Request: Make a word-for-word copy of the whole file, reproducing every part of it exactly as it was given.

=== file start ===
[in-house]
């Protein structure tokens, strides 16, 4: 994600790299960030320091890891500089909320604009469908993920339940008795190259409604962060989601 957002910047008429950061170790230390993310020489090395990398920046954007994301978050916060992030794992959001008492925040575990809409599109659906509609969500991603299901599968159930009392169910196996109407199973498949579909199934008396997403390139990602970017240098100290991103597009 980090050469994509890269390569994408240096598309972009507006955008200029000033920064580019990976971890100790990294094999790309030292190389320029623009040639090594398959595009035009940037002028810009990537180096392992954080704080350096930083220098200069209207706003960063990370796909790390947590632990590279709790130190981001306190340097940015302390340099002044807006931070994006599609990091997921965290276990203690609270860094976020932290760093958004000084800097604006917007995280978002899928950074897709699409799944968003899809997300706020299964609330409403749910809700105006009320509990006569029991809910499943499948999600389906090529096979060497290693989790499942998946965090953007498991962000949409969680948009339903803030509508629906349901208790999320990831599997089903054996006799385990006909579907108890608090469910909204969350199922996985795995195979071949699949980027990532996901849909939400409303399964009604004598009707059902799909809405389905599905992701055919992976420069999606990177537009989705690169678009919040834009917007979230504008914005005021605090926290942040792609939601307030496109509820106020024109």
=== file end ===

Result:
[in-house]
């Protein structure tokens, strides 16, 4: 994600790299960030320091890891500089909320604009469908993920339940008795190259409604962060989601 957002910047008429950061170790230390993310020489090395990398920046954007994301978050916060992030794992959001008492925040575990809409599109659906509609969500991603299901599968159930009392169910196996109407199973498949579909199934008396997403390139990602970017240098100290991103597009 980090050469994509890269390569994408240096598309972009507006955008200029000033920064580019990976971890100790990294094999790309030292190389320029623009040639090594398959595009035009940037002028810009990537180096392992954080704080350096930083220098200069209207706003960063990370796909790390947590632990590279709790130190981001306190340097940015302390340099002044807006931070994006599609990091997921965290276990203690609270860094976020932290760093958004000084800097604006917007995280978002899928950074897709699409799944968003899809997300706020299964609330409403749910809700105006009320509990006569029991809910499943499948999600389906090529096979060497290693989790499942998946965090953007498991962000949409969680948009339903803030509508629906349901208790999320990831599997089903054996006799385990006909579907108890608090469910909204969350199922996985795995195979071949699949980027990532996901849909939400409303399964009604004598009707059902799909809405389905599905992701055919992976420069999606990177537009989705690169678009919040834009917007979230504008914005005021605090926290942040792609939601307030496109509820106020024109």